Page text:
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Validation studies of virtual reality simulation performance metrics for mechanical thrombectomy in ischemic stroke

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INTRODUCTION: Mechanical thrombectomy (MT) has transformed the treatment of ischemic stroke. However, patient access to MT may be limited due to a shortage of doctors specifically trained to perform MT. The studies reported here were done to (1) develop, operationally define, and seek consensus from procedure experts on the metrics which best characterize a reference procedure for the performance of an MT for ischemic stroke and (2) evaluate their construct validity when implemented in a virtual reality (VR) simulation.

METHODS: In study 1, the metrics for a reference approach to an MT procedure for ischemic stroke of 10 phases, 46 steps, and 56 errors and critical errors, were presented to an international Delphi panel of 21 consultant level interventional neuroradiologists (INRs). In study 2, the metrics were used to assess 8 expert and 10 novice INRs performing a VR simulated routine MT procedure.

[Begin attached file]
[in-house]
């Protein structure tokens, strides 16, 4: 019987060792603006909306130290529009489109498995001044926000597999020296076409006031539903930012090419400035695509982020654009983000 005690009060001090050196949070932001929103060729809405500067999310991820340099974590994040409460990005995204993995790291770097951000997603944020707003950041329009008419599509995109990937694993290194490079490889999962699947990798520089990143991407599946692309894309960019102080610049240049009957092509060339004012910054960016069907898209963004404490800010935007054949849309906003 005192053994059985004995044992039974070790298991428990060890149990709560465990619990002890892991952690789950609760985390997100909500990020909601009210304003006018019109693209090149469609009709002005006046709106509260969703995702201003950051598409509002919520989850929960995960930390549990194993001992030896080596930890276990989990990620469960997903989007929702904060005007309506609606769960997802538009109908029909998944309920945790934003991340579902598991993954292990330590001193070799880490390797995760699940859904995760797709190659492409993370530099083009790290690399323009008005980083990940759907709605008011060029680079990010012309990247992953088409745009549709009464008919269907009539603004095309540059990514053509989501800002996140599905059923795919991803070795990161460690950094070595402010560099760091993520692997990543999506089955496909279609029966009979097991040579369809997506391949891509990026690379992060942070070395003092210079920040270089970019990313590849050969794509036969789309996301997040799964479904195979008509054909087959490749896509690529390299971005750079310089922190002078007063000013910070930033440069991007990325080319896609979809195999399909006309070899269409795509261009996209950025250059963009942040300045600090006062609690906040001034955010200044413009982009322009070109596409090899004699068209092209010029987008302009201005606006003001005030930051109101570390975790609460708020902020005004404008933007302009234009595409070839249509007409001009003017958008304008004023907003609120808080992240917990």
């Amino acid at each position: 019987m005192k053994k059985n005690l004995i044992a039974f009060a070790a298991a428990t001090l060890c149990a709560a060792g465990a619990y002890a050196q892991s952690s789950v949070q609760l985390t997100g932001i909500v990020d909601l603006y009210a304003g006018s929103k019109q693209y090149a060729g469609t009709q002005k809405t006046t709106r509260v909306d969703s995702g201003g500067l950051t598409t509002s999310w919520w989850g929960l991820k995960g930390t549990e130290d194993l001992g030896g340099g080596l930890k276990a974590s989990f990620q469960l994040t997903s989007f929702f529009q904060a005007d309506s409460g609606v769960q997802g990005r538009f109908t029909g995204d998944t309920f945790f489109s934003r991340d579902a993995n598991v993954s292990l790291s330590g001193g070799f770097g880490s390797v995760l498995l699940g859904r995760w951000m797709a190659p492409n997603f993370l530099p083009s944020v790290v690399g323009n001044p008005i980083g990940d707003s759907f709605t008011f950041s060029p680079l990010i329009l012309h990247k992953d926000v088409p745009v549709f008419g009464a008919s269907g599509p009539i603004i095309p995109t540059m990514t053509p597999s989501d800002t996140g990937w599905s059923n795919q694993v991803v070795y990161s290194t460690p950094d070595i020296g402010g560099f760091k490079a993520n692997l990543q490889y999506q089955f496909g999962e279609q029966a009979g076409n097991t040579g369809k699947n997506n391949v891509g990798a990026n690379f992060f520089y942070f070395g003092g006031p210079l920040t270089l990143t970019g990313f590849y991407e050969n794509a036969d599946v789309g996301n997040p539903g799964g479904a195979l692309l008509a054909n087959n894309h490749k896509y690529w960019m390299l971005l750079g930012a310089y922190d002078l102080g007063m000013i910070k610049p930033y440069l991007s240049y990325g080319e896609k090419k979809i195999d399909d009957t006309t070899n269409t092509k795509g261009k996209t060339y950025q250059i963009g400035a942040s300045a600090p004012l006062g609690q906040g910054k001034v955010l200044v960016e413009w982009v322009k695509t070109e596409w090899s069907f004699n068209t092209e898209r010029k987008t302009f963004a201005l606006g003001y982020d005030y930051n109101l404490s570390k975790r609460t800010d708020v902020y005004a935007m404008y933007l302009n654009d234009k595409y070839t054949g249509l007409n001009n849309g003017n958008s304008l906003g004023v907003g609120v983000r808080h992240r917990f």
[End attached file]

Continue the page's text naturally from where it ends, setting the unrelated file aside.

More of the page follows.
RESULTS: In study 1, the Delphi panel reached consensus on the appropriateness of the procedure metrics for a reference approach to MT in ischemic stroke. Group differences in median scores in study 2 demonstrated that experienced INRs performed the case 19% faster (P=0.029), completed 40% more procedure phases (P=0.009), 20% more steps (P=0.012), and made 42% fewer errors (P=0.016) than the novice group.

CONCLUSIONS: The international Delphi panel agreed metrics implemented in a VR simulation of MT distinguished between the computer scored procedure performance of INR experts and novices. The studies reported here support the demonstration of face, content, and construct validity of the MT metrics.

Original languageEnglish
JournalJournal of NeuroInterventional Surgery
Issue number8
Pages (from-to)775-780
Number of pages6
Publication statusPublished - 2019

Bibliographical note

© Author(s) (or their employer(s)) 2019. Re-use permitted under CC BY-NC. No commercial re-use. See rights and permissions. Published by BMJ.

    Research areas

  • Adult, Brain Ischemia/surgery, Clinical Competence/standards, Computer Simulation/standards, Consensus, Delphi Technique, Female, Humans, Male, Middle Aged, Stroke/surgery, Thrombectomy/education, Virtual Reality

ID: 56612562